If fashion editors have privately expressed surprise; for market-watchers, the transaction was largely expected. After acquiring Jimmy Choo in 2017 for $1.2 billion, John D. Idol, Michael Kors CEO, made it quite clear that another purchase was on the agenda. “Our focus is on international fashion luxury that are industry leaders,” he told press, upon closure of the deal. Versace, meanwhile, had been touted as an attractive proposition for a while, so Kors flexed its muscle and secured the house over competitor conglomerates. These include Tapestry Inc, which owns Coach and Kate Spade and is also vying to become a major US luxury group, and Kering, the European example Kors hopes to ape.
Upon the announcement of the $2.1 billion Versace acquisition on September 25, Idol recognised that it was “an important milestone for our group”. The Italian label has a heritage that adds unquantifiable value to the fledgling company, something that neither Michael Kors nor Jimmy Choo has been able to assimilate. Capri Holdings, on the flip side, has the financial clout to harness Versace’s credibility, bolstering the rest of the brands in its portfolio. Donatella Versace knows that her brand retains unique appeal. In the official press release pushed out when the deal broke, she stated: “I am proud that Versace remains very strong in both fashion and modern culture.” But what does the future actually hold for the new colleagues, and how will they work out a successful working relationship that’s mutually beneficial?
Versace's closing comment that her “passion has never been stronger” suggests that she will remain in full creative control of the collections, and while Capri Holdings is finding its feet as a parent company it would be wise to trust the creative director’s instinct over its own. Indeed, Idol "categorically rejected any suggestion that Ms. Versace would leave the brand after a face-saving amount of time had elapsed, or that another designer would be brought in," during an interview with the New York Times. To that end, Capri Holdings has pledged to build on Versace’s runway momentum. But it has also promised to expand accessories and footwear from 35 per cent to 60 per cent of brand revenues. Expect to see the supers and social-media stars who strut down its catwalk season after season carrying a lot more handbags in the future.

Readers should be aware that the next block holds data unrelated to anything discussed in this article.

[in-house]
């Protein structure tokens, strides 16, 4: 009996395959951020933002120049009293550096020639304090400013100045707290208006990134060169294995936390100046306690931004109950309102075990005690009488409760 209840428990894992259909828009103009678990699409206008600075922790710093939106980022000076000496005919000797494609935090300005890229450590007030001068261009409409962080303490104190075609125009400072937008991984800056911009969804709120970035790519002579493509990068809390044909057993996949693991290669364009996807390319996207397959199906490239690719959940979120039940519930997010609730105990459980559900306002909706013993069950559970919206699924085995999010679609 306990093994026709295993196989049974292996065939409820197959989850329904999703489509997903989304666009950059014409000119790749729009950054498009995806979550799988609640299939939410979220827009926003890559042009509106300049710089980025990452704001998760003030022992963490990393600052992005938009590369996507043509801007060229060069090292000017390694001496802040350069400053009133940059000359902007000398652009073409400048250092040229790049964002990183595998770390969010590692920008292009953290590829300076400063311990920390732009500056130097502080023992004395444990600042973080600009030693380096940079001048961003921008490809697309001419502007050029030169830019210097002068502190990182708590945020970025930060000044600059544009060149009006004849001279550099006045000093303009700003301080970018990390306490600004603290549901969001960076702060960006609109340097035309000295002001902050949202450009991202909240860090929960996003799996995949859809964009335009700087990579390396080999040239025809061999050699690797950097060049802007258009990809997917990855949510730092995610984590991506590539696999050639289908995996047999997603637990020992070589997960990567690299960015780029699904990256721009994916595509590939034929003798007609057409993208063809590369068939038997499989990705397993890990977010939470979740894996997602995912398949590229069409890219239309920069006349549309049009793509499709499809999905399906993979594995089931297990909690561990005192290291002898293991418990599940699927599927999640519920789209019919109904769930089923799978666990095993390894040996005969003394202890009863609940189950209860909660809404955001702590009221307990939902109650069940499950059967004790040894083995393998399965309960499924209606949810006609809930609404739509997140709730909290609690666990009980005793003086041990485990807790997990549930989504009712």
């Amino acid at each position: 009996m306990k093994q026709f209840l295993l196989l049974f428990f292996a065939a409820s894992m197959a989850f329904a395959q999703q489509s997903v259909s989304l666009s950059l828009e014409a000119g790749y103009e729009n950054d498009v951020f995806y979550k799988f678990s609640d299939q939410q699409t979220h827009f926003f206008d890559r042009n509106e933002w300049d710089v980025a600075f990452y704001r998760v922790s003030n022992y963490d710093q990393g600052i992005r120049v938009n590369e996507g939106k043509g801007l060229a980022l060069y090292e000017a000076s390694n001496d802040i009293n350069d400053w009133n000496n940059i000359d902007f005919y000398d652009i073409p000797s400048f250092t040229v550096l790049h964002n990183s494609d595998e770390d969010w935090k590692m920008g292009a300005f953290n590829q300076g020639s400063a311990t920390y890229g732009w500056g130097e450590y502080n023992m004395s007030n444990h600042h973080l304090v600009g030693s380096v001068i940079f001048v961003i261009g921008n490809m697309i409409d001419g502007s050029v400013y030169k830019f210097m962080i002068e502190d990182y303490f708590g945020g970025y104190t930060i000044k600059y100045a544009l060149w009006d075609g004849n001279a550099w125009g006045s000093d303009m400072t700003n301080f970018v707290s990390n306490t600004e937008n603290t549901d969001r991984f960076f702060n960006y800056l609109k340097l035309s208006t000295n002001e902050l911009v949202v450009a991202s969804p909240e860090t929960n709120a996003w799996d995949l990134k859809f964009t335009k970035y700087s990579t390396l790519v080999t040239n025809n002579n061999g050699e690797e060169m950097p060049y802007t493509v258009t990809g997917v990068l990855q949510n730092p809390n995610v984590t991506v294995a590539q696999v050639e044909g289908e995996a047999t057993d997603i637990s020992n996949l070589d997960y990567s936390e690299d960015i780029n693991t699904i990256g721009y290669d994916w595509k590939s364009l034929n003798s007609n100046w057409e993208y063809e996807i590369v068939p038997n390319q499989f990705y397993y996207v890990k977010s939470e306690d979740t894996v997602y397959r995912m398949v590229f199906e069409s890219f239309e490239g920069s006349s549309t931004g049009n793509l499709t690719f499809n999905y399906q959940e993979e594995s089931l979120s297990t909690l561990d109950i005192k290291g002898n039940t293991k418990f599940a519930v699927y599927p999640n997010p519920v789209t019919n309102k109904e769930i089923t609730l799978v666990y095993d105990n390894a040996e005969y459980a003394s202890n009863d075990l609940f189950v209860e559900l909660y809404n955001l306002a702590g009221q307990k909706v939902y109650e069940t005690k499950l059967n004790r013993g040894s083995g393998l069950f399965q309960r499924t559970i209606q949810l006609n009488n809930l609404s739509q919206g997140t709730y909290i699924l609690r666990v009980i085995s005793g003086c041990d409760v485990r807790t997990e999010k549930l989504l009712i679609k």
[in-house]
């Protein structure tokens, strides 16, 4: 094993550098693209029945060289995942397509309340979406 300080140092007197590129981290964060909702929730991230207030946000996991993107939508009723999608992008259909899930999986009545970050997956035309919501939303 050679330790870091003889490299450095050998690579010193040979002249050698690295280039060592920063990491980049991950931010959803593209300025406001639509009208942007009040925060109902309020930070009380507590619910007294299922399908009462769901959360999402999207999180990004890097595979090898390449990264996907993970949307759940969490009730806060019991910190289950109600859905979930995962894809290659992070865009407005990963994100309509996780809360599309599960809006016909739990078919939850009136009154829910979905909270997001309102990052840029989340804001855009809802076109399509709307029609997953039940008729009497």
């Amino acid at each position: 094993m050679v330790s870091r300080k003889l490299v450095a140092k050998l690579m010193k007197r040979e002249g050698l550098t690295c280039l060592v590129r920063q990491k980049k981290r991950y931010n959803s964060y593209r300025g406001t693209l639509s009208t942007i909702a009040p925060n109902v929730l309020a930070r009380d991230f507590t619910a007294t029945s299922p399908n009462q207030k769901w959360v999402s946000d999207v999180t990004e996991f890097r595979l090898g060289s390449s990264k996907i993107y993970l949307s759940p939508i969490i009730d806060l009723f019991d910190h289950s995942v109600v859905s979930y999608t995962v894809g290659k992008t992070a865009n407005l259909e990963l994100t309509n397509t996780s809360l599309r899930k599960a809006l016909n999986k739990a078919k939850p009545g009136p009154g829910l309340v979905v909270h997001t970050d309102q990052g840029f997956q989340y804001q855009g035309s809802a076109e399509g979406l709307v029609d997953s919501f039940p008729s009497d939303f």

Donatella will have seen this coming – it’s no secret that accessories are the bread and butter of brands – and Versace will surely be pleased at the push Capri Holdings has pledged to give its e-commerce platforms and omni-channels. The promise of 100 new stores across US, European and Asian markets, however, raises questions about dilution. A brand store in every major airport around the globe does not a covetable label make, and could send mixed messages to customers who observed 42 Versace stores close in 2017.
There’s also another reason why the merger made headlines. Versace was one of the few independent companies left in fashion – a last bastion for autonomy in an industry quickly becoming controlled by private equity endorsements. When Dries Van Noten sold a majority stake in his company to the Spanish conglomerate Puig earlier this year the industry had little time for the business move to resonate, because Missoni quickly submitted to a government-backed private equity fund injection shortly after. The fact that the ultimate indie label and a family-run legacy brand had been forced to accept the financial help of investors was a major industry wake-up call. Is it becoming impossible to thrive as an independent creative today?
Stella McCartney presents an interesting case study in response. Earlier this year, she bought back the 50 per cent stake Kering (then Gucci Group) acquired in her company in 2001 and took back total control of her business. As one of the few female leaders in the industry, she told press in May: “It would be rude not to”. And indeed, as one of the few pioneers in sustainable fashion, not having to answer to a parent company driving profits over textile innovation may work out neatly. McCartney’s ambition is certainly to be celebrated but a founder buying back a sizeable stake in their own business is not a headline one often sees in this industry.
Giorgio Armani, Dolce & Gabbana and Salvatore Ferragamo are still flying the flag for family-run companies, and, in London, Erdem is a healthy example of a designer steadfast in his independency. But who knows which company Capri Holdings will have its eyes on next?
It will take time for the group's influence on Versace to become evident, but with the world watching to see whether Capri Holdings will become a success story or not – shares in Michael Kors fell by eight per cent when rumours of the deal started circulating the day prior to the announcement – it will mean business. Versace might just have the glitz to keep Capri Holdings looking like a shiny new proposition against the monoliths, but only if its "iconic and unmistakable style" – as described by Donatella herself – is not quietened.